Published on 23rd February 2020
Juan Belda & The Bit Band – No encuentro la tónica
Throughout the last few years, I’ve found myself listening to more and more jazz from Spain. Bands such as El Tubo Elàstico and On The Raw have thoroughly impressed me, and now add Canarian Juan Belda and his Bit Band. I was introduced to Juan Belda via this month’s re-release on his Bandcamp site of the 2012 release La Rueda Infinita de Hans – which is gobstoppingly brilliant, so I would absolutely urge you to check it out! From there, I went back to No encuentro la tónica, which was released in December last year – recent enough, I feel, to warrant a review! Especially when it is this brilliant. Juan Belda’s jazz is an eclectic and frenetic affair, and the title track sets the scene for the album nicely, being wonderfully insane (Fifty Years does likewise on La Rueda). I love the drums of Juanjo Orti on this opening number!
I will try not to dwell on La Rueda too much (although as it is being re-released this month on Juan Belda’s new record label, and was my entry point into his music, it is hard for me to avoid). So one last thought in that regard; throughout La Rueda the use of short repeated vocal refrains and voice samples were used to great effect (even including the patter of a salesperson on My New Bathroom!). These are not anywhere as present on No encuentro la tónica, but nor are they missed. There is more than enough going on within the music! For example, the way the two sax players, Jorge Pardo and Pelayo Arrizabalaga seem to almost battle each other in Circus is a joy to listen to.
I’m struck at all times with how timeless the music is, paradoxically evoking classic sounds of Miles Davis, Ornette Coleman, Frank Zappa, and Lizard-era King Crimson, simultaneously with contemporary nu-jazz artists like GoGo Penguin and The Comet Is Coming, and experimental bands like Jaga Jazzist. I’m fairly sure Belda has also been greatly influenced by non-musician Brian Eno, too, as I hear a lot of Enoesque tones. Juan Belda’s jazz is anything but formulaic, and the constant changes in mood and sound are always engaging and entertaining. This is an album of contrasts, making it difficult to define. It’s a complex album, but at the same time accessible, full of layers, and uniting tradition and modernity, jazz, rock, ambient, and electronic music. In Juan Belda I have found yet another amazing and versatile keyboard player to join my personal list of favourites.
After the frenzy of the first two tracks, comes the somehow introspective (yet expansive), spectral Lupita En El Desierto. It’s a breathtakingly beautiful album, but there’s no time to be too calm, as My Name Is Giro Shirato follows, full of energy. It’s also one of the few tracks to feature voice samples on this album, this time recorded by Belda in Tokyo. As with La Rueda, the samples are used to stunning effect, complementing the music more perfectly than it is possible to convey in words – you just have to listen to it. Another voice sample, this time a telephone conversation, forms the background for one of my favourite tracks on the album, El Contrato. After another piece concerning a telephone (this time one not answered), there’s a very short but sweet piece solely played by Belda on guitar and Moog, that is almost Frippertronic.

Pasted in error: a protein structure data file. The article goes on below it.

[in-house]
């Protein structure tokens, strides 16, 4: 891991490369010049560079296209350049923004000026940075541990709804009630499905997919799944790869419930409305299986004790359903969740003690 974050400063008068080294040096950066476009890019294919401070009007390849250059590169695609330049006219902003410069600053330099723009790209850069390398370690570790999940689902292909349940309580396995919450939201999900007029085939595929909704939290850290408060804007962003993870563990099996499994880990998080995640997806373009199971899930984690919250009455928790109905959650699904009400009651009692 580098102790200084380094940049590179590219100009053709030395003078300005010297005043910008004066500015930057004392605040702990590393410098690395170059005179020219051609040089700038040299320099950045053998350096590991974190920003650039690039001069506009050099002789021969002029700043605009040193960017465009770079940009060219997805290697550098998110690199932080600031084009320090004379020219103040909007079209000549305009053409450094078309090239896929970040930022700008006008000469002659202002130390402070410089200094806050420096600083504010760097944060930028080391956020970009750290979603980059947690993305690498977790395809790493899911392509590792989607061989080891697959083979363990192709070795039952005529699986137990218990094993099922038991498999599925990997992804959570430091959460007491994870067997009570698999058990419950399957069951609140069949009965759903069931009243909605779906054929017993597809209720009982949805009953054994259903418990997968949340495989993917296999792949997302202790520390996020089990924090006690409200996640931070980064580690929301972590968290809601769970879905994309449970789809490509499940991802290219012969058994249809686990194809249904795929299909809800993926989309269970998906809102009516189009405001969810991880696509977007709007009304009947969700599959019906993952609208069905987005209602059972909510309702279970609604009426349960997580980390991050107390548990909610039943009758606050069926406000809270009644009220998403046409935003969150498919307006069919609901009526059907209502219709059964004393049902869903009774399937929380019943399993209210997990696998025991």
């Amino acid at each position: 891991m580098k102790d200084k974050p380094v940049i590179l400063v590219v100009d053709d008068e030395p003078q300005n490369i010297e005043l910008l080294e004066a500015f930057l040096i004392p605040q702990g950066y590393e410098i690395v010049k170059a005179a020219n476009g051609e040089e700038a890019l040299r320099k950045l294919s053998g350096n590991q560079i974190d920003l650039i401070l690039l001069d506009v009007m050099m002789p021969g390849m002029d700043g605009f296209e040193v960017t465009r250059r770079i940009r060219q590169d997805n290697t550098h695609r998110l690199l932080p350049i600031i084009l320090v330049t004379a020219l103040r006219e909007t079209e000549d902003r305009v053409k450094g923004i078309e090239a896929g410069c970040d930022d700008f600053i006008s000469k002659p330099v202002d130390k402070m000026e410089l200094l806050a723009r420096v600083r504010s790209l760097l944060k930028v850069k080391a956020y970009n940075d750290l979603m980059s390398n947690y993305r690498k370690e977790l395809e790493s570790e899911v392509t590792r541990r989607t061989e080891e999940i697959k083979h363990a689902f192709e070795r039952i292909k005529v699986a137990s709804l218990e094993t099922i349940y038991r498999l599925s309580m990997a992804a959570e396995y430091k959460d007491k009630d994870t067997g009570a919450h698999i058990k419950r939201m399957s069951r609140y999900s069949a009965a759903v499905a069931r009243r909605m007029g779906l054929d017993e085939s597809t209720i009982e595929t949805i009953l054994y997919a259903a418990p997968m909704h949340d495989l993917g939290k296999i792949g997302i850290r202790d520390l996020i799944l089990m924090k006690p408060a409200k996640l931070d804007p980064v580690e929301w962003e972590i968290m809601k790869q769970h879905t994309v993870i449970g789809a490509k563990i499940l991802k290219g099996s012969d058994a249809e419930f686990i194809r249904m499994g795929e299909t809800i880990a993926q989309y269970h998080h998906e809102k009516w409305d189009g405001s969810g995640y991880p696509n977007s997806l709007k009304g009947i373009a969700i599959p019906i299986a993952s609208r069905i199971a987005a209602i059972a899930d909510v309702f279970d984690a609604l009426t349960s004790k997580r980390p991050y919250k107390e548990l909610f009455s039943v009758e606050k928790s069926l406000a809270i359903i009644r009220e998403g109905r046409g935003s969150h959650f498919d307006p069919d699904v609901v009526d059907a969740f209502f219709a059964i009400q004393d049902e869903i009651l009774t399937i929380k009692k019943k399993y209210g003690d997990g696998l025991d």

Nihon takes us back to Japan, and the tapes recorded by Belda in Tokyo which we first heard on My Name Is Giro Shirato. This is, I guess, a sort of electronic reprise of that track, and is again solely Belda’s work. I adore this piece in all its minimalist beauty. It also leads very nicely into, and contrasts wickedly with, the following track Plastic Islands, where the Bit Band is brought back – with full effect! This is possibly my favourite track on the album. Throughout this, and other Belda albums I’ve listened to, I’m often reminded of the band Tuatara, and especially their electronic remix album The Loading Program. Plastic Islands reminds me of this more than anything else. It’s funky, it’s groovy, and it’s delicious. It’s also the last “normal” piece on the album.
The following Sigo Sin Encontrarla is a short and disturbing musical interlude, before a final spoken piece, by Luis Prosper. It’s a rather jarring end, which took me by surprise the first time I heard it. But it’s just one more facet of the all-inclusive nature of Juan Belda’s music. This album, like his previous (those I’ve listened to so far, at least), shows Belda’s love of progressive rock, jazz, electronic, ambient and avant-garde. Or, more simply, his love of music.
01. No Encuentro La Tónica (4:39)
02. Circus (5:49)
03. Lupita En El Desierto (6:35)
04. My Name Is Giro Shirato (4:39)
05. El Contrato (6:05)
06. Nadie Coge El Telefono (4:21)
07. El Rey De La Comedia (1:45)
08. Nihon (3:28)
09. Plastic Islands (6:20)
10. Sigo San Encontrarla (0:57)
11. Prosper’s Own (3:20)
Total Time – 47:58
Juan Belda – Keyboards, Piano, Guitar Synthesiser, Bass, etc.
Jorge Pardo – Saxophone, Flute
Pelayo Arrizabalaga – Saxophone, Bass Clarinet
Ricardo Marichal – Saxophone
Samuel Tarraco – Trumpet
Javier Colis – Guitar
Epi Llorente – Guitar
Enrico Barbaro – Bass
Juanjo Ortí – Drums
Pedro Barceló – Drums
Record Label – Los ‘80 Pasan Factura
Country of Origin – Spain
Date of Release: 12th December 2019